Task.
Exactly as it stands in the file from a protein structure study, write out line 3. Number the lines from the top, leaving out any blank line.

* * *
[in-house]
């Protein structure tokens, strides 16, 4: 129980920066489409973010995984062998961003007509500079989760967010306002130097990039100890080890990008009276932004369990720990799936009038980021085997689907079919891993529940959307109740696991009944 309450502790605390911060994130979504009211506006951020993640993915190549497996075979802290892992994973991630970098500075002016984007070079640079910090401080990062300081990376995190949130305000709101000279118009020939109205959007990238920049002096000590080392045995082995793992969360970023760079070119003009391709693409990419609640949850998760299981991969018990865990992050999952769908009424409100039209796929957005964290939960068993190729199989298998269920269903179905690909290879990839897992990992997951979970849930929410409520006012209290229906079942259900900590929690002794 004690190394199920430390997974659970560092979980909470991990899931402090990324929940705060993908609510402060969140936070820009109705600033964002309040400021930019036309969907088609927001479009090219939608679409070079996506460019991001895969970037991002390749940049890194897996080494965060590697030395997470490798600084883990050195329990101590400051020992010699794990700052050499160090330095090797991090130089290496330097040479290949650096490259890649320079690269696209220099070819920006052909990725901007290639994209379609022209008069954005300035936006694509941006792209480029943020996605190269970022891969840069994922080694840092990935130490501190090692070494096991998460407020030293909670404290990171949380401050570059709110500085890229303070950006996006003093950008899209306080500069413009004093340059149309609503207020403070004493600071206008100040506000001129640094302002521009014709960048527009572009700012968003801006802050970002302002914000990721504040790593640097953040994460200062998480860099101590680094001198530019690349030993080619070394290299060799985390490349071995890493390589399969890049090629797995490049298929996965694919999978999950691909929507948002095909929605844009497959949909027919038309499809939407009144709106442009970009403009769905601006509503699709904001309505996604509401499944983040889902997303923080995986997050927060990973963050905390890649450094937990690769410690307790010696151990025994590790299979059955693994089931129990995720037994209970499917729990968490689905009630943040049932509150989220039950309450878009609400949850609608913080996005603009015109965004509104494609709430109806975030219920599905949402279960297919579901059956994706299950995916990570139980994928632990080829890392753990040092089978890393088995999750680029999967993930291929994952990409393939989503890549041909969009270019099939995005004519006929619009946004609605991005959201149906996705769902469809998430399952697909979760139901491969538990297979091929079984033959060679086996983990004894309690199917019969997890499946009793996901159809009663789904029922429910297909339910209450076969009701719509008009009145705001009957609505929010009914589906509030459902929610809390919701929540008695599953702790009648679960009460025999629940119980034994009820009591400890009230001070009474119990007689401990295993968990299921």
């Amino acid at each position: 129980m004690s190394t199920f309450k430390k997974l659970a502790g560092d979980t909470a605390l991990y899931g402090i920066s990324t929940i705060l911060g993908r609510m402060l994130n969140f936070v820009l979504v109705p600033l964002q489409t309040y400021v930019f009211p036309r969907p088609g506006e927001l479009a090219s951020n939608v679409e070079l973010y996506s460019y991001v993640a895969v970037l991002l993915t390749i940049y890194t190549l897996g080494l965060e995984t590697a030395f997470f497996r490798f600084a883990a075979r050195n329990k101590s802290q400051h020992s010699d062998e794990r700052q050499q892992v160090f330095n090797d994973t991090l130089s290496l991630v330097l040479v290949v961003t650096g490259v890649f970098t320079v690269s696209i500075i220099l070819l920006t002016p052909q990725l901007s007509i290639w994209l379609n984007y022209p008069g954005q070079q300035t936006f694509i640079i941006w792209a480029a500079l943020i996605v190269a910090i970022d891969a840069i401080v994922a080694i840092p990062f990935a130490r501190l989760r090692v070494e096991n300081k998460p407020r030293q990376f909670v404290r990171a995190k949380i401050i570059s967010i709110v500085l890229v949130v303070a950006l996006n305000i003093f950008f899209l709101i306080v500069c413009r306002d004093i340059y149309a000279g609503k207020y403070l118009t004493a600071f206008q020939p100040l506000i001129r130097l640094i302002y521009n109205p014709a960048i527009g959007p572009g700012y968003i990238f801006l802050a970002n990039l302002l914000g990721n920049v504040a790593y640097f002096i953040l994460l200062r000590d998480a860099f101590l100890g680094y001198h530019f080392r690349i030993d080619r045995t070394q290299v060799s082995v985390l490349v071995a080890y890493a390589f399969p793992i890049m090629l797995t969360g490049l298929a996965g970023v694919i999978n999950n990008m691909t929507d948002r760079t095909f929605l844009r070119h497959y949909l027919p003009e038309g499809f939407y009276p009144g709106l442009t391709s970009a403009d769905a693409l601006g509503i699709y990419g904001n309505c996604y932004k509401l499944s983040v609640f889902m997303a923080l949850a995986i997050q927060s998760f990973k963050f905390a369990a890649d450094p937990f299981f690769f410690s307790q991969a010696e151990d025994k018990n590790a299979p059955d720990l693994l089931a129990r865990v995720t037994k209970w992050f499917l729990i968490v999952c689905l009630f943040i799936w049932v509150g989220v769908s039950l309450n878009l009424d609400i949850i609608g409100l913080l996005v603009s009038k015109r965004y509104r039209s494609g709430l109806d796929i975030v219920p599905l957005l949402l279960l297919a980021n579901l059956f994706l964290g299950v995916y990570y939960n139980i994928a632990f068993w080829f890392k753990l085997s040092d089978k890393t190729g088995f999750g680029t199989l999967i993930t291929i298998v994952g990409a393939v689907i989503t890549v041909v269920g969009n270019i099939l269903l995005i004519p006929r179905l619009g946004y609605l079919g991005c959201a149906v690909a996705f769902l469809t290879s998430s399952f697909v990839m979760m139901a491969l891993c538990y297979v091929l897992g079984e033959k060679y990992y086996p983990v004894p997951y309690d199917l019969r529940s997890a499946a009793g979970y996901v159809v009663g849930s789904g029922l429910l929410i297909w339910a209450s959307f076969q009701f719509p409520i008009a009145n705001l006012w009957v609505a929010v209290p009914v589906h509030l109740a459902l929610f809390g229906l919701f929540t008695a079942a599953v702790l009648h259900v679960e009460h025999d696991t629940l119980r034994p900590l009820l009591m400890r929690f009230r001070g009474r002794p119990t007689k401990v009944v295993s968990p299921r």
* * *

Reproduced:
């Amino acid at each position: 129980m004690s190394t199920f309450k430390k997974l659970a502790g560092d979980t909470a605390l991990y899931g402090i920066s990324t929940i705060l911060g993908r609510m402060l994130n969140f936070v820009l979504v109705p600033l964002q489409t309040y400021v930019f009211p036309r969907p088609g506006e927001l479009a090219s951020n939608v679409e070079l973010y996506s460019y991001v993640a895969v970037l991002l993915t390749i940049y890194t190549l897996g080494l965060e995984t590697a030395f997470f497996r490798f600084a883990a075979r050195n329990k101590s802290q400051h020992s010699d062998e794990r700052q050499q892992v160090f330095n090797d994973t991090l130089s290496l991630v330097l040479v290949v961003t650096g490259v890649f970098t320079v690269s696209i500075i220099l070819l920006t002016p052909q990725l901007s007509i290639w994209l379609n984007y022209p008069g954005q070079q300035t936006f694509i640079i941006w792209a480029a500079l943020i996605v190269a910090i970022d891969a840069i401080v994922a080694i840092p990062f990935a130490r501190l989760r090692v070494e096991n300081k998460p407020r030293q990376f909670v404290r990171a995190k949380i401050i570059s967010i709110v500085l890229v949130v303070a950006l996006n305000i003093f950008f899209l709101i306080v500069c413009r306002d004093i340059y149309a000279g609503k207020y403070l118009t004493a600071f206008q020939p100040l506000i001129r130097l640094i302002y521009n109205p014709a960048i527009g959007p572009g700012y968003i990238f801006l802050a970002n990039l302002l914000g990721n920049v504040a790593y640097f002096i953040l994460l200062r000590d998480a860099f101590l100890g680094y001198h530019f080392r690349i030993d080619r045995t070394q290299v060799s082995v985390l490349v071995a080890y890493a390589f399969p793992i890049m090629l797995t969360g490049l298929a996965g970023v694919i999978n999950n990008m691909t929507d948002r760079t095909f929605l844009r070119h497959y949909l027919p003009e038309g499809f939407y009276p009144g709106l442009t391709s970009a403009d769905a693409l601006g509503i699709y990419g904001n309505c996604y932004k509401l499944s983040v609640f889902m997303a923080l949850a995986i997050q927060s998760f990973k963050f905390a369990a890649d450094p937990f299981f690769f410690s307790q991969a010696e151990d025994k018990n590790a299979p059955d720990l693994l089931a129990r865990v995720t037994k209970w992050f499917l729990i968490v999952c689905l009630f943040i799936w049932v509150g989220v769908s039950l309450n878009l009424d609400i949850i609608g409100l913080l996005v603009s009038k015109r965004y509104r039209s494609g709430l109806d796929i975030v219920p599905l957005l949402l279960l297919a980021n579901l059956f994706l964290g299950v995916y990570y939960n139980i994928a632990f068993w080829f890392k753990l085997s040092d089978k890393t190729g088995f999750g680029t199989l999967i993930t291929i298998v994952g990409a393939v689907i989503t890549v041909v269920g969009n270019i099939l269903l995005i004519p006929r179905l619009g946004y609605l079919g991005c959201a149906v690909a996705f769902l469809t290879s998430s399952f697909v990839m979760m139901a491969l891993c538990y297979v091929l897992g079984e033959k060679y990992y086996p983990v004894p997951y309690d199917l019969r529940s997890a499946a009793g979970y996901v159809v009663g849930s789904g029922l429910l929410i297909w339910a209450s959307f076969q009701f719509p409520i008009a009145n705001l006012w009957v609505a929010v209290p009914v589906h509030l109740a459902l929610f809390g229906l919701f929540t008695a079942a599953v702790l009648h259900v679960e009460h025999d696991t629940l119980r034994p900590l009820l009591m400890r929690f009230r001070g009474r002794p119990t007689k401990v009944v295993s968990p299921r």